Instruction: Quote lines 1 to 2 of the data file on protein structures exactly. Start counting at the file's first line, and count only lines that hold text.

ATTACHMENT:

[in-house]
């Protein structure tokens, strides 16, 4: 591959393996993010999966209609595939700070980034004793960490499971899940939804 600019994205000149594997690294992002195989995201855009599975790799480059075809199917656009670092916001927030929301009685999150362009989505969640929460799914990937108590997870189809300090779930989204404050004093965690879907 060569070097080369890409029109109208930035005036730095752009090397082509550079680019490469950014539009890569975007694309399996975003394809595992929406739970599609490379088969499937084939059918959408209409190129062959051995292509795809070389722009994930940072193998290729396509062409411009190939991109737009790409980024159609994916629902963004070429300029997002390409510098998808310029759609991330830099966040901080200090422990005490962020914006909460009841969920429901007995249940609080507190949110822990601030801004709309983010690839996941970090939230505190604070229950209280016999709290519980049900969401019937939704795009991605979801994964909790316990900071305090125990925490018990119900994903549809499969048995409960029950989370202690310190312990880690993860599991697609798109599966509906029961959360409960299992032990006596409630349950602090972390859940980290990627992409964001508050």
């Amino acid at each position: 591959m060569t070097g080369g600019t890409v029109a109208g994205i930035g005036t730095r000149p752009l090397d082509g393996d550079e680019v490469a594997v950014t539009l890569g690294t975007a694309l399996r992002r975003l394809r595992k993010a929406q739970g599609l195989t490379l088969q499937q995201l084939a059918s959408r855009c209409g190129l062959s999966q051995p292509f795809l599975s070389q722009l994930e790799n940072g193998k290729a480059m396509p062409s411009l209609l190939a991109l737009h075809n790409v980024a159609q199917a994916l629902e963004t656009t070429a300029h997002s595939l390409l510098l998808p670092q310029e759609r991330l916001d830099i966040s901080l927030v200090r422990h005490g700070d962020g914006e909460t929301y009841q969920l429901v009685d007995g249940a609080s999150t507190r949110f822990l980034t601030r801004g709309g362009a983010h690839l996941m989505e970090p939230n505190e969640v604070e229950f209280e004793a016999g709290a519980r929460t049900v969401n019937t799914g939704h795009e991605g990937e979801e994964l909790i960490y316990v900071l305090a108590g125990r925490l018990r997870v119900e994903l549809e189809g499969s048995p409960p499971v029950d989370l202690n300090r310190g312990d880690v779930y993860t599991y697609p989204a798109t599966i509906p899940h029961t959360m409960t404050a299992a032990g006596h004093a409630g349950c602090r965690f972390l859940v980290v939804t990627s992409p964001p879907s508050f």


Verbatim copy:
[in-house]
């Protein structure tokens, strides 16, 4: 591959393996993010999966209609595939700070980034004793960490499971899940939804 600019994205000149594997690294992002195989995201855009599975790799480059075809199917656009670092916001927030929301009685999150362009989505969640929460799914990937108590997870189809300090779930989204404050004093965690879907 060569070097080369890409029109109208930035005036730095752009090397082509550079680019490469950014539009890569975007694309399996975003394809595992929406739970599609490379088969499937084939059918959408209409190129062959051995292509795809070389722009994930940072193998290729396509062409411009190939991109737009790409980024159609994916629902963004070429300029997002390409510098998808310029759609991330830099966040901080200090422990005490962020914006909460009841969920429901007995249940609080507190949110822990601030801004709309983010690839996941970090939230505190604070229950209280016999709290519980049900969401019937939704795009991605979801994964909790316990900071305090125990925490018990119900994903549809499969048995409960029950989370202690310190312990880690993860599991697609798109599966509906029961959360409960299992032990006596409630349950602090972390859940980290990627992409964001508050």